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There is an enormous floodwall on the Covington, KY, side of the Roebling bridge, which spans the Ohio River.  It shocked me to see such a huge wall when I was there last year.  I wondered if there couldn’t have been some other means of flood control that would not have produced such a large barrier.  It reminded me of the significant physical barriers to the waterfront that I observed in Erie, Pittsburgh, Homestead, PA, and Cleveland.  Unlike Erie, Homestead, and Cleveland, Covington did not have any significant economic drivers separated from the town by the barrier wall.  The river side only had a small park and parking lot.

In addition to acting as a barrier, the sheer massiveness of the flat concrete wall bothered me.  I wanted to see it broken up into staggered segments, even though I knew that would not be useful in a structure intended to block the path of water.  However, Covington handled the flat wall with style by turning it into a canvas for a giant mural.  Almost as long as the wall itself, this mural depicts the history of the crossing at this location from 8000 BCE to the present day.  While the mural did not help with the scale of the wall, it broke the monotony while turning it into a destination for its own sake.

In the back of my mind, this wall continued to bother me until observing the effects of the significant flooding experienced in Pittsburgh this year at the forks of the Ohio River (see Checking on the Rivers and The Aftermath).  A google search showed me that the flooding Pittsburgh experienced in February this year also affected the Covington-Cincinnati region in the worst flood in that area since 1997.  The concept of a wall still bothers me, but this one probably prevents a lot of property damage and Covington has taken steps to soften its negative effects.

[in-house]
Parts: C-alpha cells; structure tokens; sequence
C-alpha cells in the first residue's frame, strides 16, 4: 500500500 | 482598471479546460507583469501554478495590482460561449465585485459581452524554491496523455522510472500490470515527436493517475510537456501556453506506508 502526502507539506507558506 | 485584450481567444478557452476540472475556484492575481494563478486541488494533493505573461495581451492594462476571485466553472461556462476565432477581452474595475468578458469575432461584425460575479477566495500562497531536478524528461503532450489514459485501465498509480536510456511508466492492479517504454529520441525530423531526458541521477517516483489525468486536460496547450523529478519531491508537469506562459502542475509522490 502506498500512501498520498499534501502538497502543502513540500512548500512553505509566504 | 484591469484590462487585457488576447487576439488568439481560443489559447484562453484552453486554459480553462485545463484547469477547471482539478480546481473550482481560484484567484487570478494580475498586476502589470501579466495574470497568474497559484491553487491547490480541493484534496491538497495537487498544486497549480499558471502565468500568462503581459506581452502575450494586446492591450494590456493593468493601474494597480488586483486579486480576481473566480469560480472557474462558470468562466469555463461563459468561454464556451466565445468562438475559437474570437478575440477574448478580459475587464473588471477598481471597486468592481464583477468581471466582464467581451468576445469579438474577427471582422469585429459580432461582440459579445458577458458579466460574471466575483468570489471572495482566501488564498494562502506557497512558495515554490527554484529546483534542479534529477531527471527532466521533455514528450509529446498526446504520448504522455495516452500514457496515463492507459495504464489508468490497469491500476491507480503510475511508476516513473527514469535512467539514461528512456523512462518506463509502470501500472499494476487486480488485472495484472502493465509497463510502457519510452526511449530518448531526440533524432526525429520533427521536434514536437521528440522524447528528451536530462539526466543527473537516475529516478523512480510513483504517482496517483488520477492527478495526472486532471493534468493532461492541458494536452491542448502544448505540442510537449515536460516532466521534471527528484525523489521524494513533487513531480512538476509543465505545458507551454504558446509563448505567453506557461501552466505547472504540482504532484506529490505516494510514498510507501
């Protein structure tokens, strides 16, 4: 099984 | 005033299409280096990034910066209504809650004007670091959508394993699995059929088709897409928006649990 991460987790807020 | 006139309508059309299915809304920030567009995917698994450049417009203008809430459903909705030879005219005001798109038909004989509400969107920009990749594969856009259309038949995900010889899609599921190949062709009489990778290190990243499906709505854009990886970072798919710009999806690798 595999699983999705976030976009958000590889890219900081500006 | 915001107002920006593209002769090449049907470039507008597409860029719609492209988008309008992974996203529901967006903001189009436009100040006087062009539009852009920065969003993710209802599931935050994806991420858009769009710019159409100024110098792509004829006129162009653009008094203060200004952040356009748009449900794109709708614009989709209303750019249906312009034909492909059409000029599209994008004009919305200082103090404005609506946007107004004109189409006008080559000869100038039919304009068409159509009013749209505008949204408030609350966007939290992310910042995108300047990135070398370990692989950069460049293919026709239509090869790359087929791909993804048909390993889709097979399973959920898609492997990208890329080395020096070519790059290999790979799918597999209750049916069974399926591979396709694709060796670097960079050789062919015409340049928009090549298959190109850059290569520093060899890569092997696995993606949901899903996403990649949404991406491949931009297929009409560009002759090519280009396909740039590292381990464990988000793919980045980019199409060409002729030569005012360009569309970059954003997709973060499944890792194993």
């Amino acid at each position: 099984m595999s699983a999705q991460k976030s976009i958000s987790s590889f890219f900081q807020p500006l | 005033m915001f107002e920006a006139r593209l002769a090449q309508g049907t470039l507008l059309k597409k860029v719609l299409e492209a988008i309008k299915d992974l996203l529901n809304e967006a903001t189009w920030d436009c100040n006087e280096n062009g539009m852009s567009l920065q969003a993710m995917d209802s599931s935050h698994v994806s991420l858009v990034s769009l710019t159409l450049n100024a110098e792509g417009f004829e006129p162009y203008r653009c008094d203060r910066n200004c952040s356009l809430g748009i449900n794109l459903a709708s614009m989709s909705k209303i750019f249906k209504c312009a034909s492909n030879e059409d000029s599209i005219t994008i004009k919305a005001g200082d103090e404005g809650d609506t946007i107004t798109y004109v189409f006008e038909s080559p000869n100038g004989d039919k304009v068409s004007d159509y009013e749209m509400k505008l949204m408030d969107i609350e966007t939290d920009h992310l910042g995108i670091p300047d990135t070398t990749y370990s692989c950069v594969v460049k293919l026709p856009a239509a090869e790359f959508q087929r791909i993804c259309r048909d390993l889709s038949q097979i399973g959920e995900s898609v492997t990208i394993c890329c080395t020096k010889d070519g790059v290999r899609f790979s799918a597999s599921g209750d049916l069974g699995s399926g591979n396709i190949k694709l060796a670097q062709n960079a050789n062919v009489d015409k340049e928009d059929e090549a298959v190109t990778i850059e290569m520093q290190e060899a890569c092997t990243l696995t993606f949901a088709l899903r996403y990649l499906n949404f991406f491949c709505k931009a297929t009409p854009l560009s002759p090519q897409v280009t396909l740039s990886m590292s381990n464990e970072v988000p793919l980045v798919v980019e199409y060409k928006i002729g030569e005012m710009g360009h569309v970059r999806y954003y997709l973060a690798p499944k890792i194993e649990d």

Engaging Riverfronts

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Cincinnati’s riverfront park with swings

There is a proposal in Pittsburgh to introduce a new feature to its riverfronts: swings.  I am excited about this possibility as a swing lover and as someone who wants to see more welcoming and engaging spaces along Pittsburgh’s rivers.  One of the inspirations for this idea are swings found in Cincinnati’s riverfront park.  Last summer, I happened upon that park in a search for bridges by Roebling.  On an ordinary summer evening, this enormous riverfront park was filled with people of all ages enjoying the various activities from walking paths to playgrounds to interactive art installations.

Previously, when walking around Istanbul, I experienced jealousy at seeing the number of parks with adult exercise equipment installed.  This sort of acknowledgement that adults enjoy playing outdoors as much as children seemed lacking in parks across the United States.  Cincinnati’s park showed me that inviting adults to play outside is embraced in some parts of our country.

Pittsburgh has kayak and bike rentals for adults to play outside.  The walking trails, Fountain at the Point, and Watersteps attract people to enjoy the outdoors and the rivers.  However, if this swing proposal pans out, Pittsburgh may move up into the next tier of engaging outdoor spaces with the introduction of free play equipment for adults on par with Cincinnati and Istanbul.